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Makefile for Python Projects

A project is more than just code. There is the virtual environment, static analysis, tests, packaging and uploading to PiPy. All of these involve some command line interaction. These commands are drilled into my head as I use them but fade after time. When I need to use them again, I have to either look back at my notes or google search. I wanted a different, better way.

There are a number of different options. Both and click by the Pocoo team are command line builder tools in python. I have tried using in the past and ran into issues. It just took too much fussing to make it work for me. I kept having to modify the file as I was testing. I wanted to spend my time testing, not modifying my python file.

For a while, I used bash scripts. They ended up proliferating and I ended up making special case scripts. It just got out of hand.

I finally saw a Makefile which had some good ideas. After using it for several projects and going through a rewrite of most it recently, I thought I would share it. You can find it at


  • Integrated help

  • Creation of virtual environment

  • Multiple requirements.txt files supported

  • Static code analysis using flake8 and pydocstyle

  • Testing and coverage with additional command line arguments.

  • PiPy packaging and upload


While you could clone it from GitHub, I would really recommend just grabbing the current file and copying it into your project directory using either wget or curl. The following should work for most people.

$ curl > Makefile

Now there are some variables specific to your project you can change at the beginning. I recommend you examine the README document. It has the latest information.

Integrated Help

When you specify the help target/command, the common targets are printed to the console. I tried to make them concise and easy to remember.

$ make help
env Create virtualenv and install requirements
python=PYTHON_EXE interpreter to use, default=python
check Run style checks
test TEST_RUNNER on 'tests'
args="-x --pdb --ff" optional arguments
coverage Get coverage information, optional 'args' like test
upload Upload package to PyPI
clean clean-all Clean up and clean up removing virtualenv

Create Virtual Environment

Create the virtual environment in the .env directory within the current directory. No more stomping on other virtual environments in some global directory. Let's keep everything local to make environment debugging easier. This environment is also where all the requirements are installed.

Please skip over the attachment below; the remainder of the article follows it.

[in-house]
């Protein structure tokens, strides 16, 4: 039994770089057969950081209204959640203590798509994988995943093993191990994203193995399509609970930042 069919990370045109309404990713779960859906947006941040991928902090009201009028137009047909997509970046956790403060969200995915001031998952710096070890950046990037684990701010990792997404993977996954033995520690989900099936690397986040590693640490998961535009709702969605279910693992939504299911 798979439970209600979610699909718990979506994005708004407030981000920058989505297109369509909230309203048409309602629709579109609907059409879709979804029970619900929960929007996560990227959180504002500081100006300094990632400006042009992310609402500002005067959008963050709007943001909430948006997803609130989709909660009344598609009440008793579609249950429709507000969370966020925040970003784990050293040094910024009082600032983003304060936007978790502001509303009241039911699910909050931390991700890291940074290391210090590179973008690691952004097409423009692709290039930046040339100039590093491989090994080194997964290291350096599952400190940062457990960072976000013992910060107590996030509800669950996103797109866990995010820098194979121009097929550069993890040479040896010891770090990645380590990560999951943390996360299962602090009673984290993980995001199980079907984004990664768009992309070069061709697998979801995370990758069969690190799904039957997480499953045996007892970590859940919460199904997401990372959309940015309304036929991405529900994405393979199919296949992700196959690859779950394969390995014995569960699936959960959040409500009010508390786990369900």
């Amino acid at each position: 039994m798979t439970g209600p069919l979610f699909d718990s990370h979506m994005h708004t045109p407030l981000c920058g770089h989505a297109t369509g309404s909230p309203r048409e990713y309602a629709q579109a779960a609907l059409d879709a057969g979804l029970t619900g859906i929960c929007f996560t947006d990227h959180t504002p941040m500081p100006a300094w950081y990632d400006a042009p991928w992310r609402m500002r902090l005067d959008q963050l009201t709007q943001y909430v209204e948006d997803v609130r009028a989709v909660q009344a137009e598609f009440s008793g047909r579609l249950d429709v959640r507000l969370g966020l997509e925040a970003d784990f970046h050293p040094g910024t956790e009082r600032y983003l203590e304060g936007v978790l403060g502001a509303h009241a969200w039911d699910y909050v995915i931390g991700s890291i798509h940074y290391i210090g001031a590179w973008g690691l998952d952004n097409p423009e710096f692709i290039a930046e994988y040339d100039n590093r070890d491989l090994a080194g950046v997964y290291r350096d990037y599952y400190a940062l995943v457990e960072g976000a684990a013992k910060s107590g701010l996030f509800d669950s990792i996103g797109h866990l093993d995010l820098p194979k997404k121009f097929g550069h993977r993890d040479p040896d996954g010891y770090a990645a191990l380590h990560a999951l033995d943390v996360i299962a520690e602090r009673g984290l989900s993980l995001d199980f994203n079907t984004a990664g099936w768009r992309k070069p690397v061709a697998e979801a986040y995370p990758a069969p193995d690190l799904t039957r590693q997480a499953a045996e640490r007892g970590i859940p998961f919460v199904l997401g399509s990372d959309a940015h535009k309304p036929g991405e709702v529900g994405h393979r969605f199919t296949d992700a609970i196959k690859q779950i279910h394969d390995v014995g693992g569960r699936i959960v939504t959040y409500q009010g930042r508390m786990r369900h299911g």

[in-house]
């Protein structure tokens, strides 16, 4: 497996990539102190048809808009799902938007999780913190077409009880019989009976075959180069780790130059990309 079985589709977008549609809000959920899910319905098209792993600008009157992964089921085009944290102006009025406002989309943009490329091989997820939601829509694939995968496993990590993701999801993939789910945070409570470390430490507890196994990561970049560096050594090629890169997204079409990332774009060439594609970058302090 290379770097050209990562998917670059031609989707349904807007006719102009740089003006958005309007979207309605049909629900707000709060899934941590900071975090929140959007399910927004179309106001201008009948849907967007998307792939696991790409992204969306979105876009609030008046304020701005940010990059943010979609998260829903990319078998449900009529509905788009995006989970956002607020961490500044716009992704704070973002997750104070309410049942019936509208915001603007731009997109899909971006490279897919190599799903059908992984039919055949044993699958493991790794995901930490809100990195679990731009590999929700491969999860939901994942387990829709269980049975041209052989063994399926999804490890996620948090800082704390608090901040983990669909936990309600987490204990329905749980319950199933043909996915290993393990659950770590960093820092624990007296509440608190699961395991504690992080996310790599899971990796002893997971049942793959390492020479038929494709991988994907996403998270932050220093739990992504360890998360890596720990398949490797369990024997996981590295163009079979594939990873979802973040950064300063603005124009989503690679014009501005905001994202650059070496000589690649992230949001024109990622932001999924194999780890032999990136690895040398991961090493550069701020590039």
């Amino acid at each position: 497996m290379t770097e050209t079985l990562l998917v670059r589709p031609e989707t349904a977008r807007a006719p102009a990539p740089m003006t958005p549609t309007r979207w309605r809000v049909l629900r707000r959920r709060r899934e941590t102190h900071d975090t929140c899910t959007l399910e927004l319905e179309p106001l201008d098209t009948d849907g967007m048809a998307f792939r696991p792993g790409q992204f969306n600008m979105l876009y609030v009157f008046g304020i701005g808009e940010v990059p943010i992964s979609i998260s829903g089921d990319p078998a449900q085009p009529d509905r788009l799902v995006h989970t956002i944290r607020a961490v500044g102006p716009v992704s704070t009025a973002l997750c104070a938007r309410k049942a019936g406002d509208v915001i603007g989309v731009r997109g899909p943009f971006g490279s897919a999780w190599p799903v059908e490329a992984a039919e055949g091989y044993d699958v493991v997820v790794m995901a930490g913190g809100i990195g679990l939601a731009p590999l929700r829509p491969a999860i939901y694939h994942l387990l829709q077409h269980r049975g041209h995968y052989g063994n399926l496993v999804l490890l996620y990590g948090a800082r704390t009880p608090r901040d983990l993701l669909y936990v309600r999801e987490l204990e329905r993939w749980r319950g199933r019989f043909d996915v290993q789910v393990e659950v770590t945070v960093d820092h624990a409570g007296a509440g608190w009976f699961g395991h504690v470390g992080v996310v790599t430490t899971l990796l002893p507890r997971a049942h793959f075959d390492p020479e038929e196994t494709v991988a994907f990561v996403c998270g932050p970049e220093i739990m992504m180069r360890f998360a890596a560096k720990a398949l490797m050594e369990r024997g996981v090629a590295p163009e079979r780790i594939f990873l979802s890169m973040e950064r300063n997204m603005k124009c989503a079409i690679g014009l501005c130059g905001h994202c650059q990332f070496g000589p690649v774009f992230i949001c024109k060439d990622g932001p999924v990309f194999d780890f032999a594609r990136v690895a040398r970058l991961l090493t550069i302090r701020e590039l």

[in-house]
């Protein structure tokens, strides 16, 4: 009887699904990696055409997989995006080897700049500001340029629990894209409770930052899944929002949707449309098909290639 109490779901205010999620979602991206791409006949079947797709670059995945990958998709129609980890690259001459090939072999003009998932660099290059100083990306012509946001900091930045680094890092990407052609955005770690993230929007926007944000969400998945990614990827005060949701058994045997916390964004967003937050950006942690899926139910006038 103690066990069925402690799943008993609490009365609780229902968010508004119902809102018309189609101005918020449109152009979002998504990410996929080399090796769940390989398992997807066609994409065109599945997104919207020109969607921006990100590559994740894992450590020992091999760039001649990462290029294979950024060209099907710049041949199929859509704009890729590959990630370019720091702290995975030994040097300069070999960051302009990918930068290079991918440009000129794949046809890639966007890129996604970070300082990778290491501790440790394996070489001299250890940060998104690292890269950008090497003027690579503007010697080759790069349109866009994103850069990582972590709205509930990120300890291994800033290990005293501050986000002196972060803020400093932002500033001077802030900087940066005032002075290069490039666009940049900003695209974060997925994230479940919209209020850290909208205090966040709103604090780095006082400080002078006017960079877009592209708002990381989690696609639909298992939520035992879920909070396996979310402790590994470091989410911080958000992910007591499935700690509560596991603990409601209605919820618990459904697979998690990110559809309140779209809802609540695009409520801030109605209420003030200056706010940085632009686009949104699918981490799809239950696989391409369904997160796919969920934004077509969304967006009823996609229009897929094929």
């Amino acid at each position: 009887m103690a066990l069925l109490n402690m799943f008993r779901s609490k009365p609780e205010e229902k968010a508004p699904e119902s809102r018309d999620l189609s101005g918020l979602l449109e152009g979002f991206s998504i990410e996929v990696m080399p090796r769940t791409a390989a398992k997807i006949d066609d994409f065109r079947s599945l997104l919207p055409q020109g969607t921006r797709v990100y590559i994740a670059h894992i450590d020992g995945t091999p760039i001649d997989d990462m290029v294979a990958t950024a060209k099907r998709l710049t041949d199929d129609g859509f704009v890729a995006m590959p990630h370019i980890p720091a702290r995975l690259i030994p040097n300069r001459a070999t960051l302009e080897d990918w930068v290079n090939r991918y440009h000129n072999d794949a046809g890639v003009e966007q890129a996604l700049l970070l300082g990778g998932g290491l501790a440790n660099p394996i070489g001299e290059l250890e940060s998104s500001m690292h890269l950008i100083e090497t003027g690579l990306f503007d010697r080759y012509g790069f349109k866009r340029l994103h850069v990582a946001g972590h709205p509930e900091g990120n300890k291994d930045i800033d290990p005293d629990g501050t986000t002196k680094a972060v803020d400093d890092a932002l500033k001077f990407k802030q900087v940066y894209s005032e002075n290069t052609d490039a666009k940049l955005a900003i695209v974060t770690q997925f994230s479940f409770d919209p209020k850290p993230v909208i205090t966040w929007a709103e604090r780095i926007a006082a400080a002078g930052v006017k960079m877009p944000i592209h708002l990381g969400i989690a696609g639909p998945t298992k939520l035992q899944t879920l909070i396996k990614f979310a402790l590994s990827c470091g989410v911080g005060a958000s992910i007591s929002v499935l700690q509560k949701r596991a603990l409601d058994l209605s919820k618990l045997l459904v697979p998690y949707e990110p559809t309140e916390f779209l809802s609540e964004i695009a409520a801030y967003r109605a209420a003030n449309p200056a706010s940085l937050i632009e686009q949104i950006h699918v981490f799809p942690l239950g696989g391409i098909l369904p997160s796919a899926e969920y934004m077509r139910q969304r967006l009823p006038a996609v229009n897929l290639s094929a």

You can specify the python interpreter version by adding python=PYTHON_EXE on the command-line or you can change the python = python line in Makefile to consistently use a specific version. The default python interpreter is the current python interpreter.

$ make env python=python2.7
$ make env python=python3.4m

If you want to put the environment into a different directory, you can either use the command line argument ENV

$ make env ENV=env

or modify the line in the Makefile.

ENV := env


If a requirements.txt file exists, those files will be installed at the time the environment is created. You can always add or modify it later and make will add any additional files.

So you want to be different and not call the file requirements.txt but prefer requires.txt? We have you covered. Just modify Makefile and change the REQUIRE from requirements.txt to the file name of your choice.

REQUIRE := require.txt

You can specify it on the command line, but I don't recommend it. It won't automatically add any new changes and you have to remember to add it each time you recreate your environment.

I like to keep two different requirements files. The first is the package, what most everyone thinks of as a requirements file. I add a second one to my tests directory for my testing suite, but which is not required by my package. Below you can see my boilerplate tests/requirements.txt file. It contains packages used by default for checking code style, testing, and coverage.:


Checking Code Style

You can check your code using both flake8 and pydocstyle using the check target. Additionally, you can run the checks separately as seen below.

$ make check
$ make flake8
$ make pep257

Testing & Coverage

Testing and repeated testing. I seem to spend a lot of time here and with all the different tests, I want to use different options against my test runner, py.test. You can change the test runner by modifying the TEST_RUNNER in the Makefile. Again, like all the other variables, you can use a command line argument to change it for a single execution.

$ make test TEST_RUNNER=nosetests
$ make test args="-v"
$ make test args="-x --pdb"

Coverage, or more specifically pytest-cov works the same way as testing. You can add command line arguments through args= option. If you don't want to use pytest-cov or change things up, change the coverage target in the Makefile; it's just a command line.

$ make coverage args="--cov-report html:cov_html"

PiPy Packaging and Upload

The upload target will take your package and send it off to PiPy. These are currently untested and I haven't used them in some time.

Final Thoughts

I hope this helps someone out there. If you have any thoughts, ideas, or changes, I would like to know.